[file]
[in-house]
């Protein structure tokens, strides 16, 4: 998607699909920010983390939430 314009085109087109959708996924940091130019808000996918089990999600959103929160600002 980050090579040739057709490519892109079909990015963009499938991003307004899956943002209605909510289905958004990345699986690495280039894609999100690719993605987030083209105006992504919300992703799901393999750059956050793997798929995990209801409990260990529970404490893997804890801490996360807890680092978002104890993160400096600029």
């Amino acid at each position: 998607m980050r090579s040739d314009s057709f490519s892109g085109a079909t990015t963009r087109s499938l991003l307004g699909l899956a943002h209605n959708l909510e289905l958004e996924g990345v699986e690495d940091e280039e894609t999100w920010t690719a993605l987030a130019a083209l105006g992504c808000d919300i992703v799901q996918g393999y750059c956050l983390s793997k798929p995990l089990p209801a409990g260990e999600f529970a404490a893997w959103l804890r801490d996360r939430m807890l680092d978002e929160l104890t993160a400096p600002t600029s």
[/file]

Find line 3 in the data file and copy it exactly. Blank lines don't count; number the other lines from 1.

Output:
């Amino acid at each position: 998607m980050r090579s040739d314009s057709f490519s892109g085109a079909t990015t963009r087109s499938l991003l307004g699909l899956a943002h209605n959708l909510e289905l958004e996924g990345v699986e690495d940091e280039e894609t999100w920010t690719a993605l987030a130019a083209l105006g992504c808000d919300i992703v799901q996918g393999y750059c956050l983390s793997k798929p995990l089990p209801a409990g260990e999600f529970a404490a893997w959103l804890r801490d996360r939430m807890l680092d978002e929160l104890t993160a400096p600002t600029s």